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Hamas official warns of 'explosion' in Gaza

Imad al-Baz, the deputy director at the Gazan Economy Ministry

A senior Hamas official has warned of an "explosion" in the Gaza Strip amid Israel's siege of the impoverished enclave. 

Much of Gaza remains in shambles since Israel’s war against the coastal territory in summer 2014, which killed more than 2,500 people and wreaked huge destruction across the strip.

Since 2007, Israel and Egypt have imposed a blockade on Gaza which has one of the world’s highest unemployment rates and where poverty is widespread. 

Israel on Monday announced it had stopped private imports of cement to the enclave, accusing Hamas of diverting supplies.

Hamas denied the accusation, saying the imports were in line with a UN-brokered Gaza Reconstruction Mechanism, aimed at allowing for reconstruction following Israel's three devastating wars since 2008.

Robert Piper, the UN humanitarian coordinator for the Palestinian territories, also said he did not have the evidence to support the Israeli accusation.

Imad al-Baz, deputy director of the Economy Ministry in Gaza, said the Hamas government doesn't interfere with the cement mechanism. He said all cement distribution sites in Gaza are monitored by Israeli cameras. 

Baz warned that Israel’s decision would have “dire consequences.”

“If Israel continues to prevent the supply of cement to Gaza, the situation will explode in the face of the occupation and it will bear the responsibility,” he said.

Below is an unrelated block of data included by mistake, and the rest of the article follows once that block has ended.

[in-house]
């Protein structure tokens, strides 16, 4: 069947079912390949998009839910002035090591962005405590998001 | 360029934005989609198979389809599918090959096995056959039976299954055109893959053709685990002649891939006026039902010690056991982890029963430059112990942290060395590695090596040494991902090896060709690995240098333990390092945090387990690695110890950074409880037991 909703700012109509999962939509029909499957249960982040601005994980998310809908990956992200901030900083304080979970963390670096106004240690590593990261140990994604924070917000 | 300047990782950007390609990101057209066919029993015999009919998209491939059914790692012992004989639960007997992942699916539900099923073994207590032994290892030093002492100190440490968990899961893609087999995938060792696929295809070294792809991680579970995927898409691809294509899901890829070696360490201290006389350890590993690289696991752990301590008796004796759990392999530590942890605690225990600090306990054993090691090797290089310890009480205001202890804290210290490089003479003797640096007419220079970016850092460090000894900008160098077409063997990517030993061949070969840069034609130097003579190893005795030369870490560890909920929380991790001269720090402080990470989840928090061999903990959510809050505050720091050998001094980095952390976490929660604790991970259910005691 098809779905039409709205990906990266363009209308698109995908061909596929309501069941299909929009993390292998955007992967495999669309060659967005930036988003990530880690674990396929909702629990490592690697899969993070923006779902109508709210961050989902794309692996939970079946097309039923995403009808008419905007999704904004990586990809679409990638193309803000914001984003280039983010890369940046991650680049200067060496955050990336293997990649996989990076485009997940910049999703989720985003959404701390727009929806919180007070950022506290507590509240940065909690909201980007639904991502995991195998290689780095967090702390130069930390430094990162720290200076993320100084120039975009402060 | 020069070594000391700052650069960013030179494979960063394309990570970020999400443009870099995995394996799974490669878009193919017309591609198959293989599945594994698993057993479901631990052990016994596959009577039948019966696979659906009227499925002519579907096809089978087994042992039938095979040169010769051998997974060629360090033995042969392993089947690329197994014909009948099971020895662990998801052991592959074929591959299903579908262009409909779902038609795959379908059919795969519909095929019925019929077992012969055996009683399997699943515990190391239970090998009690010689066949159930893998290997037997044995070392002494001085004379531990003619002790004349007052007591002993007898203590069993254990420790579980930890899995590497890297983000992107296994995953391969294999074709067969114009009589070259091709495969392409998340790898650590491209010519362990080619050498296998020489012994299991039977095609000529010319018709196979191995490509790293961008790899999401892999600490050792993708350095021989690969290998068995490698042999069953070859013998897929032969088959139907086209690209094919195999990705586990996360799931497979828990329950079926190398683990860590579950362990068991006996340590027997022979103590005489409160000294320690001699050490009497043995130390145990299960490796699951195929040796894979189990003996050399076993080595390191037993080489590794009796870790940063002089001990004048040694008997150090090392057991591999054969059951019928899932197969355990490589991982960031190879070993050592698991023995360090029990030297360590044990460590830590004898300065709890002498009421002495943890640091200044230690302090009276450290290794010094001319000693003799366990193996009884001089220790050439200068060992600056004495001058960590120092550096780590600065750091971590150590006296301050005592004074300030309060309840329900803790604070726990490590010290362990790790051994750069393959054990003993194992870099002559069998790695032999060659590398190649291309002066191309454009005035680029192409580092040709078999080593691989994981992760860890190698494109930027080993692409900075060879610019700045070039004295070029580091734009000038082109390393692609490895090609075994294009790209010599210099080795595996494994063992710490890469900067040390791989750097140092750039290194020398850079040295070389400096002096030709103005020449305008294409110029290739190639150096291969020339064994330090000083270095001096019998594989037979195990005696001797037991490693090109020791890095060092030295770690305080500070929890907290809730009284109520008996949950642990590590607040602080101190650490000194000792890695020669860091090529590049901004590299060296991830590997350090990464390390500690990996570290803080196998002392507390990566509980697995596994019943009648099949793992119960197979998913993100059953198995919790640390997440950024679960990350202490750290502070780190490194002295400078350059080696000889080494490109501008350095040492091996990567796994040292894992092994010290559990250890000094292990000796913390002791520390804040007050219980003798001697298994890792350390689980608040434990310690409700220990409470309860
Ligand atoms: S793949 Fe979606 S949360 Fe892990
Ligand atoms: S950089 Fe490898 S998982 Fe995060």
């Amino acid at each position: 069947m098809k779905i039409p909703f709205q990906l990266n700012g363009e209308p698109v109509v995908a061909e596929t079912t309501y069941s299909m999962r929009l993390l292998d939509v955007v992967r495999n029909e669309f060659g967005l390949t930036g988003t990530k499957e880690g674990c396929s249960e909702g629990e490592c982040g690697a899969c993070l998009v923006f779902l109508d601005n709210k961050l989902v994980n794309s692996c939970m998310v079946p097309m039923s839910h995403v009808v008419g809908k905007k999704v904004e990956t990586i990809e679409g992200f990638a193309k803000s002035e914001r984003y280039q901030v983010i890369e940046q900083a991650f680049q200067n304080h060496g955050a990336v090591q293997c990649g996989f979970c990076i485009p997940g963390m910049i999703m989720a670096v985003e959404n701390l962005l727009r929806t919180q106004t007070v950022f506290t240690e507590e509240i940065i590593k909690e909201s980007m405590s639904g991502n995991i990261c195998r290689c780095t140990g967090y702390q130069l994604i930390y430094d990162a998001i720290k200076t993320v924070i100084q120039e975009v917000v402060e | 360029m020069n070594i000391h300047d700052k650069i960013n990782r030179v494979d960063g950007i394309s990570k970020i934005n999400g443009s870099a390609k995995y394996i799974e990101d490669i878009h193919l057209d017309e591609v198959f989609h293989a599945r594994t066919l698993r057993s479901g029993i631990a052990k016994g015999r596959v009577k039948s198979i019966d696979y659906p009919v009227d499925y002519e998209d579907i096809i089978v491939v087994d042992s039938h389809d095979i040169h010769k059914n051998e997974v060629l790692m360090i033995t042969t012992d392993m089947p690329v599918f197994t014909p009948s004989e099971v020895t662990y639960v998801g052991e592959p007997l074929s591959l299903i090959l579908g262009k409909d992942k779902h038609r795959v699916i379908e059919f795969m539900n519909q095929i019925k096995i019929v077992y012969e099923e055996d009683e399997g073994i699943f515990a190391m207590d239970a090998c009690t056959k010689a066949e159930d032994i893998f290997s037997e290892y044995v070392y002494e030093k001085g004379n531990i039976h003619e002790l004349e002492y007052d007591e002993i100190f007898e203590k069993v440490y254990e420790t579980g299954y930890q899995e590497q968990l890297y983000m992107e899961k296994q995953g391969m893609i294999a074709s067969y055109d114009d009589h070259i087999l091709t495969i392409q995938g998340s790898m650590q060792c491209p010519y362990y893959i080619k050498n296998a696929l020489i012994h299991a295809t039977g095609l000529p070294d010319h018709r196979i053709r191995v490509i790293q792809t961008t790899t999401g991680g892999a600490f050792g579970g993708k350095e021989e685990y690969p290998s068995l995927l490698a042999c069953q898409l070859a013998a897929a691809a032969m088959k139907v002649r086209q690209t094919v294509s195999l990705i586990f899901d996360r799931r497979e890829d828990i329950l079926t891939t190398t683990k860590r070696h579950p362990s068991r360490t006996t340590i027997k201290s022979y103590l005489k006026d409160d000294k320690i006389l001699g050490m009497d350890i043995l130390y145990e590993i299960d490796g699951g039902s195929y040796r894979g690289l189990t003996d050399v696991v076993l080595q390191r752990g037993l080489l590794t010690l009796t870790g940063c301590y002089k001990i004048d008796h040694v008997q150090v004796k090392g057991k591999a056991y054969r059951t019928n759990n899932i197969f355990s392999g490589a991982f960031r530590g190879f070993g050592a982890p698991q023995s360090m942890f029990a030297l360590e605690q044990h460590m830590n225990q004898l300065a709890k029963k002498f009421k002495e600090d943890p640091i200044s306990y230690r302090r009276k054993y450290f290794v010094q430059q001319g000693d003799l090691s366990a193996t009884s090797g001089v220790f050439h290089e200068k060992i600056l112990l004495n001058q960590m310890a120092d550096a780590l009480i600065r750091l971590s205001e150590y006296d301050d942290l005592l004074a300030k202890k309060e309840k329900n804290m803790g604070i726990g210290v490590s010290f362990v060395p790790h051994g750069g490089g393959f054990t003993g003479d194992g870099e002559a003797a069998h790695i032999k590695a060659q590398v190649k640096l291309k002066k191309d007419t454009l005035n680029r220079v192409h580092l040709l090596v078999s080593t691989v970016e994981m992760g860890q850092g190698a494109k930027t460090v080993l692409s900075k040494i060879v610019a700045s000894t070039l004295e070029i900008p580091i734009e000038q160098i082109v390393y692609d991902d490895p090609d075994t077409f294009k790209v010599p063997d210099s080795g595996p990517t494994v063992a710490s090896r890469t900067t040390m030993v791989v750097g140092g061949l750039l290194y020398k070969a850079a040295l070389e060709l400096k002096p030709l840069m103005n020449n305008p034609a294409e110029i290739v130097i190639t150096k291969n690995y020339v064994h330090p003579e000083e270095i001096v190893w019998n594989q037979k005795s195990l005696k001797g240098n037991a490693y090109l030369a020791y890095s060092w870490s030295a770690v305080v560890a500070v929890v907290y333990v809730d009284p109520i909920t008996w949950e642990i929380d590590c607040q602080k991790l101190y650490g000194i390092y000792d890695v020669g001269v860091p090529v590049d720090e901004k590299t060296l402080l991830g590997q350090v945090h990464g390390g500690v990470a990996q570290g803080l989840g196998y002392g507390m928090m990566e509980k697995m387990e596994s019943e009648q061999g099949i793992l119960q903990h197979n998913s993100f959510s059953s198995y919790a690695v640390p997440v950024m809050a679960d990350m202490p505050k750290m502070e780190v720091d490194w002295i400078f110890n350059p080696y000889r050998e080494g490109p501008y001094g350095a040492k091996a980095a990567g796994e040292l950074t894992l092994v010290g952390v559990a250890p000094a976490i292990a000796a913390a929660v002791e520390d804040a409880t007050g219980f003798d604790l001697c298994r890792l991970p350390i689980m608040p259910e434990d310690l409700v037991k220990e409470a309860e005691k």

The decision would be “stopping the wheels of reconstruction, destroying the economy and increasing unemployment with adverse repercussions for tens of thousands of citizens,” Baz added.


A Palestinian girl sits and eats in the rubble of her destroyed home following an overnight Israeli strike on Gaza City in the Gaza Strip, August 2, 2014. (Photo by AFP)

The UN has decried the Israeli devastation and human suffering left behind by the offensives in Gaza as “unprecedented.”

The UK-based international charity organization Oxfam has warned that rebuilding the territory would take more than 100 years with an Israeli blockade in place.

Oxfam says the strip is in dire need of more than 800,000 truckloads of construction materials to lift itself out of the ruination caused by the war.

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